Understanding cyber-security

How can teachers lead the way in tackling cyber-security issues to ensure their pupils remain safe online? Sue Nieland shares her views

This month saw the return of Safer Internet Day, a celebration of the responsible and positive use of digital technology for children and young people. In light of this event, research reported by the BBC found that 96% of 13 to 18-year-olds were signed up to social media networks including Facebook, Instagram, Snapchat and Whatsapp, which is hardly surprising in the current digital age. However, this trend continued among under- 13s, with 78% using at least one social media network, despite being below the age requirement. Online safety is an increasing concern, not only in schools, but outside the school gates too. So, how can teachers lead the way in tackling this issue, to ensure their pupils remain safe online? Sue Nieland, head of education for the Tech Partnership shares her views… 

Young people are doing pretty much what the rest of us are doing online: shopping, socialising, researching, learning, entertaining themselves and, sometimes, getting up to mischief. In fact, research company Childwise recently found for the first time that children are spending more time on the internet than they are watching TV. Boundaries are also increasingly blurred: with more and more children gaining access to smartphones and tablets, the idea of being ‘safe at school’ or ‘safe at home’ are outdated – young people are either safe online, or not. 

How to approach cyber-security

So we’ve established that living a digital life is completely normal for any young person. But in the online world, parents lack the framework for assessing risk and protecting their children that they apply instinctively in the wider world. No parent would tell a child to go and play outside, for example, without knowing the neighbourhood. However, many are happy to see their children ‘safely’ sitting on the sofa with a tablet.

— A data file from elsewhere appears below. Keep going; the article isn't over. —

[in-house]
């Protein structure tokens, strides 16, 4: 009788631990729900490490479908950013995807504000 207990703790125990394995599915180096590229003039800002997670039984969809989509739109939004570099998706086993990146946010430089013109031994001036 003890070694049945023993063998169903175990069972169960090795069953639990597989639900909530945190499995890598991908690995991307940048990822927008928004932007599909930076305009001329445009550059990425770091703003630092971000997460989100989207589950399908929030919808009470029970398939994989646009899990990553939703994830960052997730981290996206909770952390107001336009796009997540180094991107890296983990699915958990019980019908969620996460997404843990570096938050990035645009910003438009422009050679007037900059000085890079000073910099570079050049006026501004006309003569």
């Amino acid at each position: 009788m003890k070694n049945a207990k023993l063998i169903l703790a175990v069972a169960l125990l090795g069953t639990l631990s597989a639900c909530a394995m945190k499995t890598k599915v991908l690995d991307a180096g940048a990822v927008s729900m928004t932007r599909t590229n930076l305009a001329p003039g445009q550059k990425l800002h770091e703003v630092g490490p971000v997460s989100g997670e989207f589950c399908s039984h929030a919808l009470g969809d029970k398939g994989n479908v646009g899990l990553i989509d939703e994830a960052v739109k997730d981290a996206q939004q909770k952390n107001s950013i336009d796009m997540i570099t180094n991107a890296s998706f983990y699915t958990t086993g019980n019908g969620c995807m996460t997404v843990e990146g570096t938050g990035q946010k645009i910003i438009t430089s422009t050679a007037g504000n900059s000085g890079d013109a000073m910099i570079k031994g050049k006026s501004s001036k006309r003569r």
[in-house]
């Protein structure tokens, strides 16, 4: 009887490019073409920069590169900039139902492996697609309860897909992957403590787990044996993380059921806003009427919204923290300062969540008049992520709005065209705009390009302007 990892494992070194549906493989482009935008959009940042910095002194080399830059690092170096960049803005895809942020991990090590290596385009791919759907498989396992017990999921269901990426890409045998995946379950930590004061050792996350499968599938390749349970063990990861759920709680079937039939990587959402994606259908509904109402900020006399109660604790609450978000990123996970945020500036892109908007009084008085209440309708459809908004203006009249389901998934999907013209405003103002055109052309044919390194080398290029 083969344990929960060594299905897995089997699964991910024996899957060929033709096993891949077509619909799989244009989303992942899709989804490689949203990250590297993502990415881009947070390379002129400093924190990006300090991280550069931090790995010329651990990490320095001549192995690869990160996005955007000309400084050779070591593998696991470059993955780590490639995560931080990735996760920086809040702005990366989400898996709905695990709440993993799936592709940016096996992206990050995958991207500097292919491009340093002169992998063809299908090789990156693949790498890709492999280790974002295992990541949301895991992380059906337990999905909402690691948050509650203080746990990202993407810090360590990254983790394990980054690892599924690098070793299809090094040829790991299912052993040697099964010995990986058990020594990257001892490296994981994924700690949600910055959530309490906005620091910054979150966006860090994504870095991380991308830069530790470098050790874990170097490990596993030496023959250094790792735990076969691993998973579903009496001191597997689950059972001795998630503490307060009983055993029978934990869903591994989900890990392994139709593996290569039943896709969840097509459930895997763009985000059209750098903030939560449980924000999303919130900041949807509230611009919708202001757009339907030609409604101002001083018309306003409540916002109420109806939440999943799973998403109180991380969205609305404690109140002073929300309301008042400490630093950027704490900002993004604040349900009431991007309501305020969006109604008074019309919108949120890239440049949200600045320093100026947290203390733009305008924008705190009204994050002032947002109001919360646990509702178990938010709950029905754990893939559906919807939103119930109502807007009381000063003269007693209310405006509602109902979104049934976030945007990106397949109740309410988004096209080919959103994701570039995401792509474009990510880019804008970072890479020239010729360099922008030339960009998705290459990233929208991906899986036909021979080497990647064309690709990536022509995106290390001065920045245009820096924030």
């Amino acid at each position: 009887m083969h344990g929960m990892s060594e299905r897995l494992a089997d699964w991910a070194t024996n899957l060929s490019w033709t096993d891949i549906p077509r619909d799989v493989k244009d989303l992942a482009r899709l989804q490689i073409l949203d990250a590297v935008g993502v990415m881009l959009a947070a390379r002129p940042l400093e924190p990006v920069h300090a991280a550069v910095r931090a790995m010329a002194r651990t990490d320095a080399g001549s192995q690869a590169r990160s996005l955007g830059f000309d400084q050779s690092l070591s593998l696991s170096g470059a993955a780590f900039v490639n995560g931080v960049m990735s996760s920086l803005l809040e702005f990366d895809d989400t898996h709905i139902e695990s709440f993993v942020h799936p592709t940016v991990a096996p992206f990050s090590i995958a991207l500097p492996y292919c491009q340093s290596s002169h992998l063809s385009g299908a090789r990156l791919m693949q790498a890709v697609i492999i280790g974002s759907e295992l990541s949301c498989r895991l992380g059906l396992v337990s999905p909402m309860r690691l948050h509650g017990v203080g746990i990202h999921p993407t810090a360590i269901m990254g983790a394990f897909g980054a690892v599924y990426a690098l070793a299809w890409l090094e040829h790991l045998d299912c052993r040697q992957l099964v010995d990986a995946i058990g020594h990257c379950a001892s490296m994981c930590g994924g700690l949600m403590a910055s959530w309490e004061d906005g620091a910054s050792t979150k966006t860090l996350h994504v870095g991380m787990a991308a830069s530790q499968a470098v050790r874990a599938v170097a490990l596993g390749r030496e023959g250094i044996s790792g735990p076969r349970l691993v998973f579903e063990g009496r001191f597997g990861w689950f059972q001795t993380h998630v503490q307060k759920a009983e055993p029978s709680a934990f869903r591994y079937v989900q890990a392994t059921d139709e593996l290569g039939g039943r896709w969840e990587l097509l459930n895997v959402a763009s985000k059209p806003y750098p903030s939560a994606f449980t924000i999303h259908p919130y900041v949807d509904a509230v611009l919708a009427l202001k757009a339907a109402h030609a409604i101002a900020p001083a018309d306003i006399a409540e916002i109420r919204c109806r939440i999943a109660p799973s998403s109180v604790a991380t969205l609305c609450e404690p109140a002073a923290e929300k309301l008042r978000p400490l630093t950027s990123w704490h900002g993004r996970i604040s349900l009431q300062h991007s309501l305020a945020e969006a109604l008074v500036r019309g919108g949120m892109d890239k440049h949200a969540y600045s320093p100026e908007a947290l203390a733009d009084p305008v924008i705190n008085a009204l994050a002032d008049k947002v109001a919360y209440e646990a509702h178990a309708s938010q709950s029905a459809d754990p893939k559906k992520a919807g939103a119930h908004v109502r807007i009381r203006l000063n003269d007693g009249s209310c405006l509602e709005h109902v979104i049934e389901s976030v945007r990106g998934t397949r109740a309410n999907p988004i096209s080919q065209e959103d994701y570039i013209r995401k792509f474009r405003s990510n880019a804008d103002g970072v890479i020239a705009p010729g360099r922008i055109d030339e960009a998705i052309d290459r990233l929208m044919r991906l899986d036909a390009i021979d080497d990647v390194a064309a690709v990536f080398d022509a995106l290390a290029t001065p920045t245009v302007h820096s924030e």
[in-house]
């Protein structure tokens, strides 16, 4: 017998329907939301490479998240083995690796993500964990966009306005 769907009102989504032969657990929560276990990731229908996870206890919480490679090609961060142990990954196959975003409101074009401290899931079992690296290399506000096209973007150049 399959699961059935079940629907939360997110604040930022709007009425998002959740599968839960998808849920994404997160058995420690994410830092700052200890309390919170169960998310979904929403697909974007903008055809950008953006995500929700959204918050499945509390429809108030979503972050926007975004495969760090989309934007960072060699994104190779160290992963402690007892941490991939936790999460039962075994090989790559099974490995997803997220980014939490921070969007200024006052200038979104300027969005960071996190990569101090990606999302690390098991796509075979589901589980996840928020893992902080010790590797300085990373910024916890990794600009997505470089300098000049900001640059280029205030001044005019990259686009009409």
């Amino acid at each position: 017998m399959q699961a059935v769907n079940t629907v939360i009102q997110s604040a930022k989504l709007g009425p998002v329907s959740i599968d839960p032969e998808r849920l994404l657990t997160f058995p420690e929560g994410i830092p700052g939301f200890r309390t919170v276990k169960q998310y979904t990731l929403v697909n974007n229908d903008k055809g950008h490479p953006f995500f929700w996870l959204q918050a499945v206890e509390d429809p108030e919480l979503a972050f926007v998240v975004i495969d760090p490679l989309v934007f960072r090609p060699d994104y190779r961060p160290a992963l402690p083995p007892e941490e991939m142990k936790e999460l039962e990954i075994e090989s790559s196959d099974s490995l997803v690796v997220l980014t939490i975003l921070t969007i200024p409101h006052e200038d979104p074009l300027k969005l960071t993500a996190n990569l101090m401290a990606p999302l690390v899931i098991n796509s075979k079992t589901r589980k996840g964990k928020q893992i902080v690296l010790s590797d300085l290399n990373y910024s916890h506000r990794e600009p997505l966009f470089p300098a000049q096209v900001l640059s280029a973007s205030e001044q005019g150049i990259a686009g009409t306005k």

For any adult to let a young person loose in the digital world without helping them to understand the potential dangers is risky, but we need to be careful about how we approach the issue. We don’t want to make our children fearful of the internet, seeing it as negative or scary. On the contrary, we need to educate young people on how to behave safely and positively online, so that they can deal confidently with any potentially harmful incidents.

CPD for teachers

For teachers to model and teach good cyber behaviour in the classroom, they need to be sure of their own skills. The Tech Partnership has developed a new cyber-security accreditation in association with Naace, which provides e-learning modules that teachers can work through in their own time, leading to a Level One qualification. Levels two and three are currently in development, and will enable teachers to demonstrate application of knowledge and leadership in cyber security. It will also soon be possible for schools with a quorum of qualified staff to be recognised as cyber-aware, and demonstrating best practice teaching in this area. 

The curriculum

This is additionally important as the new GCSEs being introduced by AQA and OCR actually include cyber security as a requirement within the curriculum. This means that teachers must be equipped to teach it at quite a high level at Key Stage 4. This is a big ask, but if we can get teachers thoroughly rehearsing best practice in cyber-security, they will be able to teach pupils to do the same. 

Why this matters

One of the problems within the cyber-security industry is that there are huge quantities of vacancies in this sector, but a limited pipeline of skilled professionals able to fill these roles. This recruitment deficit is partly because children at the ages of 12 or 13, for example, aren’t aware that there are such exciting careers out there with fantastic earning potential. We need to raise awareness of the industry among young people and generate interest and excitement around online safety and cyber security more broadly. 

One way of doing this is by finding imaginative and sometimes extra-curricular ways for young people to develop skills and confidence in cyber security. For example, Badge Academies do this by bridging the gap between industry and education: employers specify the skills they want from future employees, and students are given flexible and innovative ways to acquire them. They can earn and share badges in a range of competencies, including both tech-specific and interpersonal skills. Badges can focus on various important aspects of cyber security, including online safety, the digital footprint and understanding threats. They are suitable for young people (Key Stage 4 upwards) and enable them to demonstrate their skills in ways that employers understand, and share the evidence on their CVs and statements of achievement.

As a teacher and learning professional, I’m really excited about the new ways to teach cyber security. It’s important we enable children to stay safe online, but just as important that we give them the tools to explore and make the most of this unimaginably wonderful resource.

Sue Nieland will be speaking about cyber-security at the Naace National Education Technology Conference, taking place on Thursday 24 March 2016 in Leicester. For more information, please visit: https://www.naace.co.uk/events/conference2016/ 

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